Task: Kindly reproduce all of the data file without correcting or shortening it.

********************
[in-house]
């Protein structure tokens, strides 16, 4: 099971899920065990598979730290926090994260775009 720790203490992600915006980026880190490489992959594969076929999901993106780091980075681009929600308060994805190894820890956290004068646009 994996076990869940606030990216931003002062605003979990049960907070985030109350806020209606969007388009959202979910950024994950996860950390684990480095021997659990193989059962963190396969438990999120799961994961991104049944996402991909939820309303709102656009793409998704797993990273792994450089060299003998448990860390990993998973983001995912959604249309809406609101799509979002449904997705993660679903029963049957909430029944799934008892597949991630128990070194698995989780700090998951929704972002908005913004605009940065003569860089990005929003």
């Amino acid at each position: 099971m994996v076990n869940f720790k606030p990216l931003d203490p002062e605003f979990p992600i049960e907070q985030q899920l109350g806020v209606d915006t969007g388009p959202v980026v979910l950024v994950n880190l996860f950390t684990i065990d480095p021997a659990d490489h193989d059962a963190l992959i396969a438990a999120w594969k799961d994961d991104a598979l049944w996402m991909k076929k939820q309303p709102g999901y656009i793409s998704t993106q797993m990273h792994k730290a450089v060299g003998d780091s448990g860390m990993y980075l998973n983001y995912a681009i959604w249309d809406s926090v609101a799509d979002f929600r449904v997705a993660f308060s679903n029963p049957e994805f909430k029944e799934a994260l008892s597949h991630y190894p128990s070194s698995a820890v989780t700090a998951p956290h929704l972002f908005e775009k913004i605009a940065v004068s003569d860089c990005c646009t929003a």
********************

[in-house]
């Protein structure tokens, strides 16, 4: 099971899920065990598979730290926090994260775009 720790203490992600915006980026880190490489992959594969076929999901993106780091980075681009929600308060994805190894820890956290004068646009 994996076990869940606030990216931003002062605003979990049960907070985030109350806020209606969007388009959202979910950024994950996860950390684990480095021997659990193989059962963190396969438990999120799961994961991104049944996402991909939820309303709102656009793409998704797993990273792994450089060299003998448990860390990993998973983001995912959604249309809406609101799509979002449904997705993660679903029963049957909430029944799934008892597949991630128990070194698995989780700090998951929704972002908005913004605009940065003569860089990005929003």
């Amino acid at each position: 099971m994996v076990n869940f720790k606030p990216l931003d203490p002062e605003f979990p992600i049960e907070q985030q899920l109350g806020v209606d915006t969007g388009p959202v980026v979910l950024v994950n880190l996860f950390t684990i065990d480095p021997a659990d490489h193989d059962a963190l992959i396969a438990a999120w594969k799961d994961d991104a598979l049944w996402m991909k076929k939820q309303p709102g999901y656009i793409s998704t993106q797993m990273h792994k730290a450089v060299g003998d780091s448990g860390m990993y980075l998973n983001y995912a681009i959604w249309d809406s926090v609101a799509d979002f929600r449904v997705a993660f308060s679903n029963p049957e994805f909430k029944e799934a994260l008892s597949h991630y190894p128990s070194s698995a820890v989780t700090a998951p956290h929704l972002f908005e775009k913004i605009a940065v004068s003569d860089c990005c646009t929003a």